Apart from the shocking insensitivity of this comment, in the wake of Ms Halappanavar’s death, it also begs a question.

Does Mr Mathews believe in healthcare provision, or would he prefer we close public hospitals, and turf out the patients, because we’ll all mortal? Or, does he reserve this level of casual contempt for women whose pregnancies imperil their health? Speaking on the Marian Finucane show, on Sunday, Mr Mathews was again waxing lyrical about the reasons women should be denied autonomy over their own bodies.

The X Case shouldn’t be legislated for, he said, because “it’s history, its characteristics are irrelevant”.

Its characteristics, by the way, are the rape of a 14-year-old child, and her subsequent threats to take her own life if the State refused to allow her to travel for an abortion. Is Mr Mathews suggesting that this could not happen again, that child abuse and rape are crimes that have been consigned to the history books?

Former Taoiseach John Bruton espoused the same view, that the X Case was wrongly decided, in an op-ed on Monday.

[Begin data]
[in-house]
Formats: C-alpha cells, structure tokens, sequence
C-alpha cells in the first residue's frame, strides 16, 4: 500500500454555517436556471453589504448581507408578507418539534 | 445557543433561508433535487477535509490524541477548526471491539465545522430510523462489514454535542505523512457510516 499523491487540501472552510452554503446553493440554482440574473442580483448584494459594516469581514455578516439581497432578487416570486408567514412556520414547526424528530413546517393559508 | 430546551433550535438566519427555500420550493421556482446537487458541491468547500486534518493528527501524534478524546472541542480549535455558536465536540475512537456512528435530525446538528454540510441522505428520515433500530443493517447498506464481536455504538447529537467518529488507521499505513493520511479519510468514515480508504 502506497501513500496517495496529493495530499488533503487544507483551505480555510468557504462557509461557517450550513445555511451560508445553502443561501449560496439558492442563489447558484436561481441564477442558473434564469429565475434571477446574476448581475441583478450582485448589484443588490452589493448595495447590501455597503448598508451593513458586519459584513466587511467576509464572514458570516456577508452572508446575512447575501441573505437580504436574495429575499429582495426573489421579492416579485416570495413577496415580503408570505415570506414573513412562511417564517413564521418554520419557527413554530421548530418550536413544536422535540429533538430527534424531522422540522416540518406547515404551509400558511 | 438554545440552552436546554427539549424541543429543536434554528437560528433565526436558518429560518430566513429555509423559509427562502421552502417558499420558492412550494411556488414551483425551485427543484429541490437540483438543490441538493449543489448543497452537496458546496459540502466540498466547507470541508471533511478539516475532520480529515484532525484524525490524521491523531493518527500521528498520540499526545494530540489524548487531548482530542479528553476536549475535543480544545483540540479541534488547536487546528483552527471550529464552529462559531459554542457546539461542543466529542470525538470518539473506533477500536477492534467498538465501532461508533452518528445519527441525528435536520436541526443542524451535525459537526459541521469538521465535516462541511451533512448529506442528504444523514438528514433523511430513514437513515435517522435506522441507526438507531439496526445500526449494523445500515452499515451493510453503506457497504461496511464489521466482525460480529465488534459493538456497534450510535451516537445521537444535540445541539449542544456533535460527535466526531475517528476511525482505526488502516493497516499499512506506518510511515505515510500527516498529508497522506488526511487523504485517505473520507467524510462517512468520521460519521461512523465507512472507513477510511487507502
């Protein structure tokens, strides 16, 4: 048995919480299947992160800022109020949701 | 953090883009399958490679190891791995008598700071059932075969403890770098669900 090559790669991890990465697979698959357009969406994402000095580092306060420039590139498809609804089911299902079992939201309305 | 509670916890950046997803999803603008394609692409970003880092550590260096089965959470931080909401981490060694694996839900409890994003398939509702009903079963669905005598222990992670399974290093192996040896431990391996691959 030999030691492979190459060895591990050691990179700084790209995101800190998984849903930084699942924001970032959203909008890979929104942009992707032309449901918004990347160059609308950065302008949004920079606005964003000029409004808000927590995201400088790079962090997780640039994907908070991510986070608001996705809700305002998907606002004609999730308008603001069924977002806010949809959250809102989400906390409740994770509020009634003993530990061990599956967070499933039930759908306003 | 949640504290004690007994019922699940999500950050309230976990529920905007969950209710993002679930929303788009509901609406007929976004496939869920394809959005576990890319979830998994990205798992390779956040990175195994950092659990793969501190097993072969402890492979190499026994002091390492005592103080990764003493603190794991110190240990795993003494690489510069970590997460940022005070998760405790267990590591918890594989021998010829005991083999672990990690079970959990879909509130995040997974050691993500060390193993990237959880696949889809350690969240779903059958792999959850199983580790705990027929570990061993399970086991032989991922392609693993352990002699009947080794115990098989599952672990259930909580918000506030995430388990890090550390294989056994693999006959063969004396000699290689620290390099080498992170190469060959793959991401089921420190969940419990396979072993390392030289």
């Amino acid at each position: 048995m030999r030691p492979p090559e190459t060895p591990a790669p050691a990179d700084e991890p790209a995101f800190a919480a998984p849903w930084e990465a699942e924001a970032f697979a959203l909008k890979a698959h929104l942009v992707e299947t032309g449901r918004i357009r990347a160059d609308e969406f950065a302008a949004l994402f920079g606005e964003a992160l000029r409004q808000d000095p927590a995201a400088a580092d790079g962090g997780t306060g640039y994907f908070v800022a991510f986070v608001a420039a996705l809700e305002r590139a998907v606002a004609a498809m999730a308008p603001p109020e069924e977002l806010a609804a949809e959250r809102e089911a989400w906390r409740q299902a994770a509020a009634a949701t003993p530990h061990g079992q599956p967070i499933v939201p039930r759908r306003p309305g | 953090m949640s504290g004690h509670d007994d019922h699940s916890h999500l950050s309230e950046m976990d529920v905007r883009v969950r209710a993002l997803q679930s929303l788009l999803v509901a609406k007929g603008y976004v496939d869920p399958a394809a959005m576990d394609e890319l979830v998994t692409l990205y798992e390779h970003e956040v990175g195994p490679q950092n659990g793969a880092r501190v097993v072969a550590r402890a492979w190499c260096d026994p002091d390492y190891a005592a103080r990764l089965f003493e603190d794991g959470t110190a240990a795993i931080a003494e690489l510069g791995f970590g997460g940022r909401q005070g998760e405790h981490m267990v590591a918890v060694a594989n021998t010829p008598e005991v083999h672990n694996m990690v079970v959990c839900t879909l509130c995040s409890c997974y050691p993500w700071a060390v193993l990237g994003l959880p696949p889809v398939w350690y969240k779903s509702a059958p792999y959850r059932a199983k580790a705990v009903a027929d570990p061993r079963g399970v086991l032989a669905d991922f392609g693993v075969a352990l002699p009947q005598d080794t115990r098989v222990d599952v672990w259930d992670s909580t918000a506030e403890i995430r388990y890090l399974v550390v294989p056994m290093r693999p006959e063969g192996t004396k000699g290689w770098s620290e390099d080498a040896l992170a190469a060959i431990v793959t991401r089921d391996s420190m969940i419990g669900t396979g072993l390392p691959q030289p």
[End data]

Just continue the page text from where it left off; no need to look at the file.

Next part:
“The original Supreme Court majority decision in the X Case [was mistaken in] so far as it allowed suicide ideation on the part of a mother to override the equal right to life of an unborn child.”

This is incorrect. There was no “mother” in the X Case. The case concerned a young girl — whom Mr Bruton clearly feels should have been imprisoned in her own country and forced to carry her rapist’s baby to term, even if that entailed a risk that she would take her own life.

Is this a position that the majority of Irish people endorse? Not according to the two referendums we’ve had, which retained the suicide test, nor the countless opinion polls that have revealed overwhelming support for X Case legislation, at a minimum.